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A Lot or a Little?
What you will—and won't—find in this movie.
There are some positive messages about the importance of family and sticking together, but the message gets muddled against the background of a father's suicide.
Positive Role Models
Young Josh works hard to invent Newman the Robot and is remarkably gifted with computers and robotics. He helps his classmates learn about computers and is generally kind to his younger brother Max. The robot/dad is mostly funny and helpful, but sometimes seems a bit creepy.
Violence & Scariness
The father of the family is thought to be dead due to suicide. Some comic pratfalls as the robot punches one of the bad guys in the crotch and proceeds to trip another character onto a wheeled cart that sends him knocking into bowling balls, which sends a bowling ball falling from the highest shelf above him. Bullying is implied at school from the son of the bad guy of the film, and eventually they get into a fight.
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Sex, Romance & Nudity
Brief kissing between teen Josh and his girlfriend. Sexual implications when Sarah leads Newman (the robot) into the bedroom. Some silly innuendo from the robot ("you can tighten my screws anytime" and "I think I'm overheating!).
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A young boy asks, "Where the hell have you been?"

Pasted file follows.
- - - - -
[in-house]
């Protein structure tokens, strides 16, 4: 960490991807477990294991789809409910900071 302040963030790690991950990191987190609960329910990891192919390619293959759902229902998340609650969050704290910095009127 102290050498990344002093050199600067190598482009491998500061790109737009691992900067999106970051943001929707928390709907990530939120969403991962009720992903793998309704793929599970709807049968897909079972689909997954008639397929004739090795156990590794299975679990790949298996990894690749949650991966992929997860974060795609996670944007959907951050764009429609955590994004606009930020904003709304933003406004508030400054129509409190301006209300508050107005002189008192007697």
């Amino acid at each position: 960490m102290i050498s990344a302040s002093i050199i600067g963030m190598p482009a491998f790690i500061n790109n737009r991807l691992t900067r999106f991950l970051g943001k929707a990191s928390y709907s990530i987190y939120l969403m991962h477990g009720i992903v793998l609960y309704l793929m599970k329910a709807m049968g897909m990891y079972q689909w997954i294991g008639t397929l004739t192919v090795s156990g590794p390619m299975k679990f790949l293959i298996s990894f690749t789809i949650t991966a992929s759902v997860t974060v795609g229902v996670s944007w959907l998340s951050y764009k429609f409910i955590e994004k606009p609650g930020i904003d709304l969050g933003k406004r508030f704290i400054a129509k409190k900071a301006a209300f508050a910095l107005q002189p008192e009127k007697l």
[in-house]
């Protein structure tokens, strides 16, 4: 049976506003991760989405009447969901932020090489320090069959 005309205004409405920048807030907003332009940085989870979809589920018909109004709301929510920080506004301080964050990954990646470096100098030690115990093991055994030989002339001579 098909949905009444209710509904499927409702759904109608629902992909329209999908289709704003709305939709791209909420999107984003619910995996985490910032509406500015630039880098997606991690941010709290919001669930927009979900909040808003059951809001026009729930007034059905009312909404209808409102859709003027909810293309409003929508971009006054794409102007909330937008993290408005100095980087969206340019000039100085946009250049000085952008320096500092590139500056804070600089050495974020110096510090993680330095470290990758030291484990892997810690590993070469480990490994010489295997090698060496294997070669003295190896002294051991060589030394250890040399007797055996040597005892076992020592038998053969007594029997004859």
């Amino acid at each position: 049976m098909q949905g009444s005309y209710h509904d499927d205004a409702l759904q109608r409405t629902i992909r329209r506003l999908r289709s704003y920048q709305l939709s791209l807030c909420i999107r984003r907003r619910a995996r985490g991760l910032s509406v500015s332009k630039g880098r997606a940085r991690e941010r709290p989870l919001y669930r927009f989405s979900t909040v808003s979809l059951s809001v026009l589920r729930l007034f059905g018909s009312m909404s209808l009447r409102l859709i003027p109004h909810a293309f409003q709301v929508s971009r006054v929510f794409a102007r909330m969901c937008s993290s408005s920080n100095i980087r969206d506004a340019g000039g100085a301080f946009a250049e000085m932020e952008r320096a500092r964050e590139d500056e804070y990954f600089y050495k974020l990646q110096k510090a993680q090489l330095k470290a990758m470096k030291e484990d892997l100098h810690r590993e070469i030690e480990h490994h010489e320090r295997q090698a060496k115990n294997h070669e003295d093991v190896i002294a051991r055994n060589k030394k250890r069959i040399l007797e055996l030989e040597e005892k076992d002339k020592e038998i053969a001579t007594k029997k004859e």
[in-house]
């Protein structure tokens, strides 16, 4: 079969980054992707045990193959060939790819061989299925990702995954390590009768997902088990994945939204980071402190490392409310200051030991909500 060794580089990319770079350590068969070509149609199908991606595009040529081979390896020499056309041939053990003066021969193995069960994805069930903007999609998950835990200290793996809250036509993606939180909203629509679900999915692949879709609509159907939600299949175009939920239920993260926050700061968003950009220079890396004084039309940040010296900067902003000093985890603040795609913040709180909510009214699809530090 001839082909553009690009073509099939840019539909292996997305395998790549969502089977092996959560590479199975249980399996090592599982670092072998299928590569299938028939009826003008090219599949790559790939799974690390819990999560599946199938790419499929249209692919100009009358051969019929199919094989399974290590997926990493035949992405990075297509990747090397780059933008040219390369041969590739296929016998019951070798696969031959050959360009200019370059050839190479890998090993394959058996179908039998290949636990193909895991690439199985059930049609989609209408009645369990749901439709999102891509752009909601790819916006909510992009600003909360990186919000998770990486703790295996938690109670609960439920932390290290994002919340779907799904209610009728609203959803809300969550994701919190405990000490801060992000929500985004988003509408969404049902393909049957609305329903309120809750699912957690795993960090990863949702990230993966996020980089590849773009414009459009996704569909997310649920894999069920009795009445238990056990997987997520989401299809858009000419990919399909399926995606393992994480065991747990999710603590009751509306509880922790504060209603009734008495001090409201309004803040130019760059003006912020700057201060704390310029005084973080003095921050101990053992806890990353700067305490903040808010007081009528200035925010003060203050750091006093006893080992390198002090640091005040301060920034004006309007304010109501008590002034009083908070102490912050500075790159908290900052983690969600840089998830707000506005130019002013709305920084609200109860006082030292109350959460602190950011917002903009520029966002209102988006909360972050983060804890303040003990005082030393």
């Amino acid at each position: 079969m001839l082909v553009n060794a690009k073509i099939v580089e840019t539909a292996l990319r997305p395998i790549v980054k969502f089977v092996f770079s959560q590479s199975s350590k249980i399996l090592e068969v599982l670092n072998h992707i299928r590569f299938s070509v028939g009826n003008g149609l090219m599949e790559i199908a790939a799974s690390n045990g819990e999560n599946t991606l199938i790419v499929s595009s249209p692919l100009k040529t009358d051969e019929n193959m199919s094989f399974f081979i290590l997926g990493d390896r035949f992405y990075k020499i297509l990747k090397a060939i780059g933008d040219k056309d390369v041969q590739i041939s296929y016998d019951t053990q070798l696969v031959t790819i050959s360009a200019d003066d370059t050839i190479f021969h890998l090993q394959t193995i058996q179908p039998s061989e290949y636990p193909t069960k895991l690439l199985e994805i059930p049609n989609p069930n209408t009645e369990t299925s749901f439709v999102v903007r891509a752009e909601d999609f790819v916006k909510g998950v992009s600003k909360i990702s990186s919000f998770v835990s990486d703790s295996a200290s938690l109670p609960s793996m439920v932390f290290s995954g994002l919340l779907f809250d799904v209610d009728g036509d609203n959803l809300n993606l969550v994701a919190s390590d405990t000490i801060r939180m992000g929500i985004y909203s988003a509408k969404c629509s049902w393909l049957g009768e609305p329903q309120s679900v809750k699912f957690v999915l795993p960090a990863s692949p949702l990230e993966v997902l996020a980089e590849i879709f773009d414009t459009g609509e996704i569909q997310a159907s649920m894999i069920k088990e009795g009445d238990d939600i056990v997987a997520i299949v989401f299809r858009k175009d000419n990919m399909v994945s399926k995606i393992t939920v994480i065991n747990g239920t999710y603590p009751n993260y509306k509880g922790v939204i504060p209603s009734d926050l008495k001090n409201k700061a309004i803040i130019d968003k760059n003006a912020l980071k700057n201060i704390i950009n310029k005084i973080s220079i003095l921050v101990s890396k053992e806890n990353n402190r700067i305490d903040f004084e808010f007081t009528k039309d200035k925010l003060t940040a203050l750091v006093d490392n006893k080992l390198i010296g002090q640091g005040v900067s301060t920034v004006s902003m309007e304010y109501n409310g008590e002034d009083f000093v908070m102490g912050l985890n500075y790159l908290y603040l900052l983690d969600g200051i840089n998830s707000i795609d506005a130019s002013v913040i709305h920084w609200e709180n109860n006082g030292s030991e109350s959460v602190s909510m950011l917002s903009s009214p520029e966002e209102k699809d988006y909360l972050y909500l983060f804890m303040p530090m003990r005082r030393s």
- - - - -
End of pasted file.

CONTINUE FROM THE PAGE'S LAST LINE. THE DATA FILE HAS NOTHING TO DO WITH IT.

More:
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Drinking, Drugs & Smoking
One of the bad guys smokes a cigarette while working in his storage shop.
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Parents Need to Know
Parents need to know that this dated comedy about a robot come to life concerns a family dealing with the aftermath of a father's presumed suicide. Despite this serious topic, the movie takes a silly approach to the family's concern for the dad. Full of goofy pratfalls and some mild innuendo, this is a film kids can easily skip, unless they want to laugh at the outdated computer equipment and old-fashioned clothing. To stay in the loop on more movies like this, you can sign up for weekly Family Movie Night emails.
Is It Any Good?
While '80s kids might enjoy the kitsch factor of Alan Thicke from Growing Pains playing a wise-cracking robot, this movie hasn't exactly aged well since its 1991 release. The big hair, the big phones, and big computers scream "early nineties." The robot Newman, Macguyvered out of spare parts from the garage, will surely test the credulity of more sophisticated and skeptical kids.
As a simple and lighthearted family comedy, perhaps this would be enjoyable enough on its own, but its attempts at bringing suicide into the story are poorly handled at best, and at worst, border on offensive to those who are or have experienced this tragedy.
Did we miss something on diversity?
Research shows a connection between kids' healthy self-esteem and positive portrayals in media. That's why we've added a new "Diverse Representations" section to our reviews that will be rolling out on an ongoing basis. You can help us help kids by suggesting a diversity update.